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County Officials and Community Partners Remember Homeless Individuals; Launch Effort to Address Family Homelessness

For Immediate Release: Wednesday, July 18, 2018

County officials and non-profit partners were joined today by Councilmember George Leventhal and faith leaders to memorialize homeless individuals who have died in the past year.  Joining Leventhal were Councilmembers Tom Hucker, Sidney Katz and Craig Rice.  Following the memorial service, County officials launched a community-wide effort to end homelessness for families with children by 2020.


”Sadly, today memorializes individuals who died while homeless, or who died soon after being placed in housing. These people mattered. Each one of them had a name, and each one was important to community members who cared about them. Homelessness is not just about statistics and aggregates. It is about people who survive from day to day under conditions that no one should have to endure,” said Councilmember George Leventhal, chair of the Council’s Health and Human Services Committee.  “Today, we rededicate ourselves to the alleviation of misery and to providing stable, permanent housing for those who suffer.”


At the event, officials announced a community-wide campaign to end homelessness for families with children by 2020.  The @HomeTogether plan is spearheaded by the Interagency Commission on Ending Homelessness (ICH).  In the past 12 months, Montgomery County has served more than 600 families in the homeless system.  This includes more than 1,800 children.  The strategies of @HomeTogether include new and enhanced programs to better engage families early, when they first are at risk of homelessness and better targeted resources to provide rental assistance to families who are at risk of losing their housing.  For families who enter the emergency family shelter, there will be more integration between agencies to reduce the amount of time that families spend in the shelter placement.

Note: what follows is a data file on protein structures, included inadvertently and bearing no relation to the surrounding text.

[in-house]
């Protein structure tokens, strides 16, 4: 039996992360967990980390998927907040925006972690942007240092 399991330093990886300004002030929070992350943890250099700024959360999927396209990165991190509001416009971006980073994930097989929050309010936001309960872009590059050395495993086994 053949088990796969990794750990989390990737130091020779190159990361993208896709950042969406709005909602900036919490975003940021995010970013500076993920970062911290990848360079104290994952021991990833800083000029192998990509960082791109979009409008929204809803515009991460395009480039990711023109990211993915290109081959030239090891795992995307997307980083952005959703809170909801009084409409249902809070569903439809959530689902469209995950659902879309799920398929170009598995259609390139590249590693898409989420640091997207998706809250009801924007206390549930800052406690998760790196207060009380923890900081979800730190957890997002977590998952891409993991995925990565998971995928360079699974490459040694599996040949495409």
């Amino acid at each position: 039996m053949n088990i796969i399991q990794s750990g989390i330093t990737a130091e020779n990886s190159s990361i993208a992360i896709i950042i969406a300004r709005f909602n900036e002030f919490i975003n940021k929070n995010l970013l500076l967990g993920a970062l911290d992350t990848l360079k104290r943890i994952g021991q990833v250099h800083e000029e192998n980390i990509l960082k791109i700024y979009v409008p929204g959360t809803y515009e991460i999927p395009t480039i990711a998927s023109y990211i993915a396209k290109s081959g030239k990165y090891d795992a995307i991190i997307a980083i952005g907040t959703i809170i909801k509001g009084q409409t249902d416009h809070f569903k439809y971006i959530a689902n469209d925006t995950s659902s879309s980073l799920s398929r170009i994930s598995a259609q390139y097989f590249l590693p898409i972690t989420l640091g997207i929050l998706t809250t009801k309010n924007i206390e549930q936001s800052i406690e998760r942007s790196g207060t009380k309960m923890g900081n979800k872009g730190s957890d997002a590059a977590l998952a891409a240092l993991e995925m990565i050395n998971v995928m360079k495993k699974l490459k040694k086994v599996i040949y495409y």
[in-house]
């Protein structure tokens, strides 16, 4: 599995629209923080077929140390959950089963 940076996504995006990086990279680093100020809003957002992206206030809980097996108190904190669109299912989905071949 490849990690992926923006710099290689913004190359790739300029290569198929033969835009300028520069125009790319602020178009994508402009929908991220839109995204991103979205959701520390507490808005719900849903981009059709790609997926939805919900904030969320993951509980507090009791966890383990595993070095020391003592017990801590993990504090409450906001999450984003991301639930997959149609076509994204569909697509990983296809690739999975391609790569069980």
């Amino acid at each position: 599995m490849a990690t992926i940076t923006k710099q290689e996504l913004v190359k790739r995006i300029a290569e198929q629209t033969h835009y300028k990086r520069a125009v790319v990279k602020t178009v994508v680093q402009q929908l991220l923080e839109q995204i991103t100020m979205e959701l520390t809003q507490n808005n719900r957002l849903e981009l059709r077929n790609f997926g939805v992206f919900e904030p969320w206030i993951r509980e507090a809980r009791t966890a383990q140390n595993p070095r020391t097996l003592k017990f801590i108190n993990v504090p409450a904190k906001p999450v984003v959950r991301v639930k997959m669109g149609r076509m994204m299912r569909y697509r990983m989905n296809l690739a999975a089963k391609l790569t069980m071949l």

In 2017, the ICH launched Inside (Not Outside), an initiative aimed at ending chronic homelessness in Montgomery County.  Nearly 400 individuals were identified as chronically homeless and Montgomery County Department of Health and Human Services is working with non-profit providers in the community, such as Bethesda Cares, Catholic Charities, Coalition for the Homeless and Interfaith Works to identify permanent supportive housing for these individuals.  Chronic homelessness is defined as someone who has either lived on the streets for one year or longer, or has experienced at least four episodes of homelessness in the last three years (totaling 12 months), and has a disability.  To date, 385 chronically homeless individuals have been placed in permanent supportive housing.


“The Inside (Not Outside) initiative refined the County’s system through coordination and leveraging resources, allowing us to better assist our most vulnerable neighbors. Equipped with lessons learned and a streamlined infrastructure, we are confident that @HomeTogether will be a similar success—not only for the County, but for the families and children who will thrive thanks to the stability of housing and services,” said Amy Horton-Newell, co-chair of the ICH.


In the annual Metropolitan Washington Council of Governments’ Point-in-Time survey conducted in January 2018, there were 840 individuals experiencing homelessness in Montgomery County and 85 families with children.


A website developed last year,,  includes information about services for the homeless and data and progress made. 


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Release ID: 18-623
Media Contact: Mary Anderson 240-777-6534